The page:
Low Pressure Kitchen Mixer Tap ?

25 Oct 2020
Reaction score
united kingdom
United Kingdom
My wife wants a better tap in the kitchen, one with a single lever mixer, but everything I have read say that we need more hot water pressure.
My house has gravity fed hot water (tanks in loft) and I measure 0.5 bar at the kitchen tap. Mains cold water is about 3 bar at the same tap.
Is it possible to get a single-lever mixer kitchen tap for low hot water pressure & mains fed cold water systems?

Sponsored Links
You will also have to balance the hot and cold supplies, a mono mixer will struggle with such a disparity between hot and cold
Sponsored Links
Thanks. So, if it's not possible to install a single-lever mixer tap with only 0.5bar on the hot side, what are our options for boosting the water pressure? I don't want to go through the huge cost of converting our whole house hot water system to main pressure. Are there any small (super quiet) pumps that could be put under the sink? Or an accumulator tank? Or take a feed from the cold mains and heat the hot water side on demand with electricity ?
Appreciate your thoughts please.
Could you not fit a pressure reducer on the cold side to fix the disparity? Sure can get get ones to reduce to 1 bar
The easiest way was the old way, 2 separate taps or a dual flow tap.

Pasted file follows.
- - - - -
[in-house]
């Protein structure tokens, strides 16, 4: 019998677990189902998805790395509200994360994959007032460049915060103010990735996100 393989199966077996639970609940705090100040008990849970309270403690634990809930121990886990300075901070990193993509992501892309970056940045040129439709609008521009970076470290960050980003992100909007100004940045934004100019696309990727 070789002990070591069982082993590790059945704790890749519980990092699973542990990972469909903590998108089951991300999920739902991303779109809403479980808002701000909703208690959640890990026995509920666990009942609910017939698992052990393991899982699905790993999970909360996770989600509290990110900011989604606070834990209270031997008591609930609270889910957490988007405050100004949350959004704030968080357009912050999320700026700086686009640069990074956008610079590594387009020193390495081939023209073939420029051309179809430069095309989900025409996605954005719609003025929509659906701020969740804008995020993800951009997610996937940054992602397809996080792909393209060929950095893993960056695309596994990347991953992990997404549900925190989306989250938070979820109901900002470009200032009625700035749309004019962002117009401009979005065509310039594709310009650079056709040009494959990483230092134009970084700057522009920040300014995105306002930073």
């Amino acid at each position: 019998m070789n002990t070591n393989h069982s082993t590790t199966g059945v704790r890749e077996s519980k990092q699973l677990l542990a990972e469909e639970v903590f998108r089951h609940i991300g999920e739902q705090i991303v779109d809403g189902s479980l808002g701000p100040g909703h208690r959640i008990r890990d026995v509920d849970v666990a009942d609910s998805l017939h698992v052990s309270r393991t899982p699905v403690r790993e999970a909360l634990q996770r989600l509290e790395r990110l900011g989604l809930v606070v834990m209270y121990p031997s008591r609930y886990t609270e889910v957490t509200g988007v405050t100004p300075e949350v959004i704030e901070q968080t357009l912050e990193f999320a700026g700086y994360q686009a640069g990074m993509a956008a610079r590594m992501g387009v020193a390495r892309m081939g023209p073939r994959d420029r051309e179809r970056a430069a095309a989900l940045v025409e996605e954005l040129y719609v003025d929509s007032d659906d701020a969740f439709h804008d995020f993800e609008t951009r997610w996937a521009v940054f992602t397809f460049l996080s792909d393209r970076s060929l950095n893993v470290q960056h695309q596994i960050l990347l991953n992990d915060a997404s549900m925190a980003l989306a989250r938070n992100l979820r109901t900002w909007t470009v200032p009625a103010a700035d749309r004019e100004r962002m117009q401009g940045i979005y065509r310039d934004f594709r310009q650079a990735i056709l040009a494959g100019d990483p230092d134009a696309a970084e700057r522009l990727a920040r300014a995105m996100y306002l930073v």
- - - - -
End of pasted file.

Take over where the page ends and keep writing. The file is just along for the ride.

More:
You do get some better ones these days - one from SMEG - Pisa - which I particularly like, Franke have a few too ..... not the cheapest though but I've found there pretty good quality
My partner is persistent in desiring a single lever mixer tap. What do you think of a Pump? Something like a Salamander iBoost pump installed under the sink on the hot feed. Is that a really bad idea?
Adding a pump just for a single tap is a bit like using a hammer to crack a nut. A pressure reducing valve on the cold would be the easiest way but then that's reducing the cold water to a similar pressure as the hot, that and the tap type that is inherently restrictive and more suited to mains water pressure systems.

Sometimes SWMBO has to be told that something that's wanted isn't going to work without significant changes.

DIYnot Local

Staff member

If you need to find a tradesperson to get your job done, please try our local search below, or if you are doing it yourself you can find suppliers local to you.

Select the supplier or trade you require, enter your location to begin your search.

Are you a trade or supplier? You can create your listing free at DIYnot Local

Sponsored Links